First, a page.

Year in review: What we learned in 2018

It has been another exciting and challenging year in international education, and, as always, we thank you for reading along with us. But before we turn the page and get ready for 2019, let’s take a moment to reflect on some of the things we learned this year.

The landscape is shifting

With global growth flattening out this decade – and with an expanding field of study destinations in pursuit of ambitious growth goals – it is no surprise that competition in international student recruitment became even more intense this year.

This is generally true across the industry, and especially so in language travel where total training volumes have declined over the last five years and where we have seen significant changes in market share among leading ELT destinations.

But the same pattern is playing out more broadly as well. The US is still, by far, the world’s leading study destination and the UK is holding steady in the #2 spot on the global table. But change is afoot and in 2018 we saw other destinations – notably Australia, Canada, China – continuing to gain market share and to challenge those traditional leaders. We can expect more of the same in 2019, in part as some of the major regional hubs work to strengthen their competitive positions in the year head.

Immigration policy is key

We were looking back this week on our most-read articles from 2018, and, as always, a notable proportion were concerned with immigration processes and policies in major study destinations. And no wonder as immigration remains the great policy lever available to all governments with an interest in boosting international student numbers.

Visa processing times, acceptance rates, and costs all feed in to the market’s perception of how easy (or difficult) it is to get a study visa for a given destination. And we continue to see countries making moves this year to improve on their processing, or at least to be transparent in sharing student visa statistics. France and Canada were two notable examples in this respect.

And of course post-study work opportunities remain a key consideration for students planning for studies abroad and this year we saw a number of destinations – including New Zealand and the UAE – announcing new post-study work and residency policies targeted to prospective students.

Political risk is real

There are a number of aspects of risk that are entirely outside the control of international educators, and this year political issues loomed fairly large for many recruiters. The political climate in the US was one high-profile example of this, and one that appears to have had a real influence on the attractiveness of the US to students from Latin America and the Middle East in particular. And of course, Brexit continues to hold the world’s attention as the UK moves toward it’s planned exit from the European Union in March 2019.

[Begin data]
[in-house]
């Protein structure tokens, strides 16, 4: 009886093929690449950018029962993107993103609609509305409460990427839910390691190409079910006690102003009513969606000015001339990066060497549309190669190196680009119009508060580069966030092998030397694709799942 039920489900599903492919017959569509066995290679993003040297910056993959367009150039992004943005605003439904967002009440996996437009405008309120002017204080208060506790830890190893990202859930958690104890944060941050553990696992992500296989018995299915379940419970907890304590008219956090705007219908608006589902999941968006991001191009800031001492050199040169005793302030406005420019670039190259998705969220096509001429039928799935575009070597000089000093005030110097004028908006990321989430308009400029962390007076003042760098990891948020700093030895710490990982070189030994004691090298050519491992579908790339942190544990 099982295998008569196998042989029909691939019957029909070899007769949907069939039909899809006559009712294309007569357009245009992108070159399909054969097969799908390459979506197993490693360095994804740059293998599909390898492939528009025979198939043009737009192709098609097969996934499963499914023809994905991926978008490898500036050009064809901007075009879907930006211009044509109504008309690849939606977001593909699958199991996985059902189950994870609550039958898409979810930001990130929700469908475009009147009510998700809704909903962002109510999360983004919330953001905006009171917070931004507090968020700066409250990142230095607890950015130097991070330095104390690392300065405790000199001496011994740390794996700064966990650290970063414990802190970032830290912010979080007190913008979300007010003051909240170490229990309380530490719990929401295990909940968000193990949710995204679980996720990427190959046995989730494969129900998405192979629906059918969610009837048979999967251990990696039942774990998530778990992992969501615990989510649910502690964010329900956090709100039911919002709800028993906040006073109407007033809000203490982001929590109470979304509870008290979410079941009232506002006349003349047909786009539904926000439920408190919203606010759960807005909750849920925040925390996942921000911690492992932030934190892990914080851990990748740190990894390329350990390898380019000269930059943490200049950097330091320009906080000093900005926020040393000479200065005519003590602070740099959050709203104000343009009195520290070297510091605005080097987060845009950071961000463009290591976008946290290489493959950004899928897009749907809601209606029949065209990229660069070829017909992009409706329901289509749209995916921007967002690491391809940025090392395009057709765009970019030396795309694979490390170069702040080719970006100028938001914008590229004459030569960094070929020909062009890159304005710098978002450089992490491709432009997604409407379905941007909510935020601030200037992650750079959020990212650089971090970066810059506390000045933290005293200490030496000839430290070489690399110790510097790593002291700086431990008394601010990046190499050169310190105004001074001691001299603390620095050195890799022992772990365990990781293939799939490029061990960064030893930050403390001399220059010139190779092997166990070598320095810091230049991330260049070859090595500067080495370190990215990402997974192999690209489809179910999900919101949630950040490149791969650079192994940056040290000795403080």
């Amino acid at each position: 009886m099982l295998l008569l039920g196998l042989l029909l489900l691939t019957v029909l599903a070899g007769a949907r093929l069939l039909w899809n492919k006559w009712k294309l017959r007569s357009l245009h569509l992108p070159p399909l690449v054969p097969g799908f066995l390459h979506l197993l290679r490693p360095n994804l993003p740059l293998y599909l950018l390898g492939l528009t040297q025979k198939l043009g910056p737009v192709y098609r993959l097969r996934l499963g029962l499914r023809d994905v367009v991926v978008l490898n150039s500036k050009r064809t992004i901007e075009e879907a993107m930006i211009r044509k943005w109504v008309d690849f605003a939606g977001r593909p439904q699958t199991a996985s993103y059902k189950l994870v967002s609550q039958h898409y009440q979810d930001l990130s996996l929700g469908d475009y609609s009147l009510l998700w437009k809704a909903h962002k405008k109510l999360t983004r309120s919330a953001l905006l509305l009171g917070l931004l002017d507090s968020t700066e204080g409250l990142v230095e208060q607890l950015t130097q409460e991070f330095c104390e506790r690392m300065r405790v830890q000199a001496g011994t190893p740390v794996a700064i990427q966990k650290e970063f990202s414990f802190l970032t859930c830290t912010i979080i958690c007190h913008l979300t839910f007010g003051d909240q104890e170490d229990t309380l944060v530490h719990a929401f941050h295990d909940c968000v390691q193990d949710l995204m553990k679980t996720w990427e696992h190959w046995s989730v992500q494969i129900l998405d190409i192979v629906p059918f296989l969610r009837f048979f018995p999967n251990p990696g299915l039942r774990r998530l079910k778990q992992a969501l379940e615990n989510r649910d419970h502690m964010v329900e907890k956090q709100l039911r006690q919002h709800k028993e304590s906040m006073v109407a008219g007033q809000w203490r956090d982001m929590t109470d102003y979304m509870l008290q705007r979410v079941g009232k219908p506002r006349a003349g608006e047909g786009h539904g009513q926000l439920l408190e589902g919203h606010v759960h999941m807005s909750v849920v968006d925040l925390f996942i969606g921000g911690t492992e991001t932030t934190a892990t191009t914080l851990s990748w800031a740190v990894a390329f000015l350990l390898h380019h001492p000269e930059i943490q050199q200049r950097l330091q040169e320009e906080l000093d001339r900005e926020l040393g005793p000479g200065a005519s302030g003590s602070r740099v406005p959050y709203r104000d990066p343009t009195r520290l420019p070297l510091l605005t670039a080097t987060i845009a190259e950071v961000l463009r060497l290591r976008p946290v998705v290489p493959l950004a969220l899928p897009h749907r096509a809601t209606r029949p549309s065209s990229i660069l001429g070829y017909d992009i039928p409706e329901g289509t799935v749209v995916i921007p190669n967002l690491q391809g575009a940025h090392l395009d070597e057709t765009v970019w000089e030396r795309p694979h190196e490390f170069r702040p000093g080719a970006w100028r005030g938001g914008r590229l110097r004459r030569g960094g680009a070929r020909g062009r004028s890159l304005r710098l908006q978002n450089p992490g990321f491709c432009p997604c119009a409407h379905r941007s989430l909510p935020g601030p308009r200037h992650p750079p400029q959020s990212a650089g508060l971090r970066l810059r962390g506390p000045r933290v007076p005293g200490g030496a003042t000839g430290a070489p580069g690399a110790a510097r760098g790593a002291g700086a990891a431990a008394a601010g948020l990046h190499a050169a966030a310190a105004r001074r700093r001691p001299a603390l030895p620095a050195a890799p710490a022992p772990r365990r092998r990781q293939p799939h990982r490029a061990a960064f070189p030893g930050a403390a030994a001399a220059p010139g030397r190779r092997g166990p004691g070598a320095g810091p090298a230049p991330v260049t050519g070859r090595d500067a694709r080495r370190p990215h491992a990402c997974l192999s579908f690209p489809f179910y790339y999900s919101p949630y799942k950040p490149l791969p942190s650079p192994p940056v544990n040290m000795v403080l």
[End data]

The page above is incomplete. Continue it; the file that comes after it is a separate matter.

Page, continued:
We also saw a number of very direct lines drawn between politics and student mobility this year, including in Taiwan where growing political tensions with the Chinese government saw the number of flights (and outbound students) from the mainland drop off sharply. The same was true in Canada where a political spat with the Kingdom of Saudi Arabia led to the abrupt recall of thousands of Saudi students from Canadian colleges and universities.

Start with your own website

Online continued to strengthen this year as an ever-more-important recruitment channel. But in the midst of learning the latest strategies for search marketing, online advertising, and social media, we were reminded again and again how important it is for institutions and schools to put their best foot forward on their own websites. Google research tells us that 6 in 10 mobile users will leave a site if they don’t find what they are looking for immediately. A reality that was expressed very clearly by one recent survey respondent who said, “If a lot of the detailed information is missing [on a website], I choose not to apply.”

We weren’t sure this was even possible at this stage, but the importance of providing an excellent experience to mobile users was further reinforced this year as well.

A small prediction

We don’t normally do this but we’ll wrap up this year’s year in review with a small prediction: watch for a growing emphasis on alumni and on building stronger links with graduates in the year ahead. Whether it’s building alumni networks, better engaging with current students to encourage retention, or even promoting paths to residency for graduates – we rather think that all of these areas will receive greater attention from recruiters, educators, and policy makers in 2019.

In any case, we’ll be watching for all the latest developments in international student recruitment all through the new year, and we’re sure that you will too!



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